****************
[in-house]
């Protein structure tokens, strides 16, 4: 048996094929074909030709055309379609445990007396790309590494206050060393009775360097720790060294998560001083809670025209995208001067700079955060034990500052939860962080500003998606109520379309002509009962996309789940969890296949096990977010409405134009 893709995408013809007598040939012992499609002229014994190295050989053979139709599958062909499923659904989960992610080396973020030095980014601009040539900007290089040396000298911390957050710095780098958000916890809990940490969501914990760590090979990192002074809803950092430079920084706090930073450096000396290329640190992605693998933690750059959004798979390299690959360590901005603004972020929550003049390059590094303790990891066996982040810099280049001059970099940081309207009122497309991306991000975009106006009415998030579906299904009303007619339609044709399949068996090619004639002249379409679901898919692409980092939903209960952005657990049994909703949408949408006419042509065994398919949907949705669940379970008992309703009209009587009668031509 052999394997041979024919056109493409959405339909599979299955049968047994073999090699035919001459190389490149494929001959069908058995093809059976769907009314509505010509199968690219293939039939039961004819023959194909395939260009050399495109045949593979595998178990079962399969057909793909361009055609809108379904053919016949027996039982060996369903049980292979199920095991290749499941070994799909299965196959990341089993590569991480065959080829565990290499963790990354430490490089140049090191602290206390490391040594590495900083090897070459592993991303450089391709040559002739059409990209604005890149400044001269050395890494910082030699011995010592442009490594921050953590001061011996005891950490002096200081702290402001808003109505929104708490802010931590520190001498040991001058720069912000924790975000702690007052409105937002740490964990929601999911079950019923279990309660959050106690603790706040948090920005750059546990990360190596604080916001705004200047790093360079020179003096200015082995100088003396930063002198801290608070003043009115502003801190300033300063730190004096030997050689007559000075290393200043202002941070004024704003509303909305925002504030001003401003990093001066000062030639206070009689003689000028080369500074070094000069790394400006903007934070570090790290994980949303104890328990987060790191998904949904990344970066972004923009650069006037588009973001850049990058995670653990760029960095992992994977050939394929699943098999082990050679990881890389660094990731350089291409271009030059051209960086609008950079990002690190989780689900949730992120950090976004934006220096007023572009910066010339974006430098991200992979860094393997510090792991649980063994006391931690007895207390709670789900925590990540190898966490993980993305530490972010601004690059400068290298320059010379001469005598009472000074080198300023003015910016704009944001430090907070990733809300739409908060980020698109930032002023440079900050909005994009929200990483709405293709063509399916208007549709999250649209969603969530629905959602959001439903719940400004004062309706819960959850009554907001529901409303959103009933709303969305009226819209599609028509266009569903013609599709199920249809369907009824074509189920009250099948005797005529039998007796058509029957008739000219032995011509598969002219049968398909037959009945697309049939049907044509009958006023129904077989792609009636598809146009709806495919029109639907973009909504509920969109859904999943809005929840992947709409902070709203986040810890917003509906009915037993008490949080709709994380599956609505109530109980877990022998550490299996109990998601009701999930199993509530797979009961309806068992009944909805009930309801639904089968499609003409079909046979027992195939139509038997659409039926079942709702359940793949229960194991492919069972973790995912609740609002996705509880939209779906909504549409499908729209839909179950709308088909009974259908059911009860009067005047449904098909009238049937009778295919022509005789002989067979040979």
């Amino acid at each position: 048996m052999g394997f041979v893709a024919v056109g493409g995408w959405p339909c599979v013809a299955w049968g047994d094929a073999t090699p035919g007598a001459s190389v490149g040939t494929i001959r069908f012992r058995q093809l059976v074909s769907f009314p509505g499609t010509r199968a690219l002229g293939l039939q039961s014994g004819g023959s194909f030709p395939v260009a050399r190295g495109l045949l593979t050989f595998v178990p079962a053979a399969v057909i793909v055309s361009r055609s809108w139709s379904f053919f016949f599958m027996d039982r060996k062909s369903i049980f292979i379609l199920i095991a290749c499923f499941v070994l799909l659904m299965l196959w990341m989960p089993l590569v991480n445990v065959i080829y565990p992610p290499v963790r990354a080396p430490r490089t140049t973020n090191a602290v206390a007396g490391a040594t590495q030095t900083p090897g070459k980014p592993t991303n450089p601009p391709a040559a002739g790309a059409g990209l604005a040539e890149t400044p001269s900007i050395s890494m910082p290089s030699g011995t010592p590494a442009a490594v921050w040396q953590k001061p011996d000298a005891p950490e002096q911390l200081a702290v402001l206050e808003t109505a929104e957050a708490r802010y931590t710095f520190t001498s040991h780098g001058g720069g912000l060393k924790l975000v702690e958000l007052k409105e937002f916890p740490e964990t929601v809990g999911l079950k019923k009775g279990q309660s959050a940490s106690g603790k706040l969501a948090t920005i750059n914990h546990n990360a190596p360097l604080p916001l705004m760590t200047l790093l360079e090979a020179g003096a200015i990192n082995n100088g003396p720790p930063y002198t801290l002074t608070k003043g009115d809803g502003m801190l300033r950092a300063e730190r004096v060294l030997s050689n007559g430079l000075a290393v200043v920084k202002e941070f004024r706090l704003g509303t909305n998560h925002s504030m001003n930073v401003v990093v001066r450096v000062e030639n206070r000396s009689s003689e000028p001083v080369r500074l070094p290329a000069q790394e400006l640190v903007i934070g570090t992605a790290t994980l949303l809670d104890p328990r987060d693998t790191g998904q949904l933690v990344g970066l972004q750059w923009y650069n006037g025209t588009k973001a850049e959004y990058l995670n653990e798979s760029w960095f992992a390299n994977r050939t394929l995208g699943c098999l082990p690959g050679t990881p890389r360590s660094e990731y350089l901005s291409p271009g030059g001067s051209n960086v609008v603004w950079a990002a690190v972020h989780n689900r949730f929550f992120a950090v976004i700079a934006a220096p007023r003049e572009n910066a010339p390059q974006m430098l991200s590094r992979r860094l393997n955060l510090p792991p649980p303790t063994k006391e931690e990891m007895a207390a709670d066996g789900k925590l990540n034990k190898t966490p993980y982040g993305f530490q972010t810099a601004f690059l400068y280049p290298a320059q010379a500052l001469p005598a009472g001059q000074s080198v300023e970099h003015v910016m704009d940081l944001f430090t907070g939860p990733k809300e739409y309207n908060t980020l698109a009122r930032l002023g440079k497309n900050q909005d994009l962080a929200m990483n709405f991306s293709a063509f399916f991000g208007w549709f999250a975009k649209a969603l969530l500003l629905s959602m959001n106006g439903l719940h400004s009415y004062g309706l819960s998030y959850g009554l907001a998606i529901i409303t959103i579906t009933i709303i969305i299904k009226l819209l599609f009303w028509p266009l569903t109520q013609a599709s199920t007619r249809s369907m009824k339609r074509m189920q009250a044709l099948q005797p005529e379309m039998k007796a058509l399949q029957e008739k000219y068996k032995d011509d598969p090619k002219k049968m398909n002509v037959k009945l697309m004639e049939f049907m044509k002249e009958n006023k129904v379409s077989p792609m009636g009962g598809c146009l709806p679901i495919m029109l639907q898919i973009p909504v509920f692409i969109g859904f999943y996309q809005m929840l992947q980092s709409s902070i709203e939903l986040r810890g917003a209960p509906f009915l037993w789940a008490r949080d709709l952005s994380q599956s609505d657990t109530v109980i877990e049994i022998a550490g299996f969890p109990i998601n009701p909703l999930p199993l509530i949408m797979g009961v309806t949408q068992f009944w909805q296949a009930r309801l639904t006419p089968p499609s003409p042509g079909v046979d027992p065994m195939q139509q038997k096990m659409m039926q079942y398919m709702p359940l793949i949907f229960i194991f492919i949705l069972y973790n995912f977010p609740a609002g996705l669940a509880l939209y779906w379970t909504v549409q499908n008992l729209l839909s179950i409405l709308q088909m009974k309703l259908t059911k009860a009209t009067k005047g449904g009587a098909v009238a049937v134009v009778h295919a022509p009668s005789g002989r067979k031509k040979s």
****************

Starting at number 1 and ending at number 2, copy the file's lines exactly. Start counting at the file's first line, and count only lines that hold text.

[in-house]
């Protein structure tokens, strides 16, 4: 048996094929074909030709055309379609445990007396790309590494206050060393009775360097720790060294998560001083809670025209995208001067700079955060034990500052939860962080500003998606109520379309002509009962996309789940969890296949096990977010409405134009 893709995408013809007598040939012992499609002229014994190295050989053979139709599958062909499923659904989960992610080396973020030095980014601009040539900007290089040396000298911390957050710095780098958000916890809990940490969501914990760590090979990192002074809803950092430079920084706090930073450096000396290329640190992605693998933690750059959004798979390299690959360590901005603004972020929550003049390059590094303790990891066996982040810099280049001059970099940081309207009122497309991306991000975009106006009415998030579906299904009303007619339609044709399949068996090619004639002249379409679901898919692409980092939903209960952005657990049994909703949408949408006419042509065994398919949907949705669940379970008992309703009209009587009668031509 052999394997041979024919056109493409959405339909599979299955049968047994073999090699035919001459190389490149494929001959069908058995093809059976769907009314509505010509199968690219293939039939039961004819023959194909395939260009050399495109045949593979595998178990079962399969057909793909361009055609809108379904053919016949027996039982060996369903049980292979199920095991290749499941070994799909299965196959990341089993590569991480065959080829565990290499963790990354430490490089140049090191602290206390490391040594590495900083090897070459592993991303450089391709040559002739059409990209604005890149400044001269050395890494910082030699011995010592442009490594921050953590001061011996005891950490002096200081702290402001808003109505929104708490802010931590520190001498040991001058720069912000924790975000702690007052409105937002740490964990929601999911079950019923279990309660959050106690603790706040948090920005750059546990990360190596604080916001705004200047790093360079020179003096200015082995100088003396930063002198801290608070003043009115502003801190300033300063730190004096030997050689007559000075290393200043202002941070004024704003509303909305925002504030001003401003990093001066000062030639206070009689003689000028080369500074070094000069790394400006903007934070570090790290994980949303104890328990987060790191998904949904990344970066972004923009650069006037588009973001850049990058995670653990760029960095992992994977050939394929699943098999082990050679990881890389660094990731350089291409271009030059051209960086609008950079990002690190989780689900949730992120950090976004934006220096007023572009910066010339974006430098991200992979860094393997510090792991649980063994006391931690007895207390709670789900925590990540190898966490993980993305530490972010601004690059400068290298320059010379001469005598009472000074080198300023003015910016704009944001430090907070990733809300739409908060980020698109930032002023440079900050909005994009929200990483709405293709063509399916208007549709999250649209969603969530629905959602959001439903719940400004004062309706819960959850009554907001529901409303959103009933709303969305009226819209599609028509266009569903013609599709199920249809369907009824074509189920009250099948005797005529039998007796058509029957008739000219032995011509598969002219049968398909037959009945697309049939049907044509009958006023129904077989792609009636598809146009709806495919029109639907973009909504509920969109859904999943809005929840992947709409902070709203986040810890917003509906009915037993008490949080709709994380599956609505109530109980877990022998550490299996109990998601009701999930199993509530797979009961309806068992009944909805009930309801639904089968499609003409079909046979027992195939139509038997659409039926079942709702359940793949229960194991492919069972973790995912609740609002996705509880939209779906909504549409499908729209839909179950709308088909009974259908059911009860009067005047449904098909009238049937009778295919022509005789002989067979040979």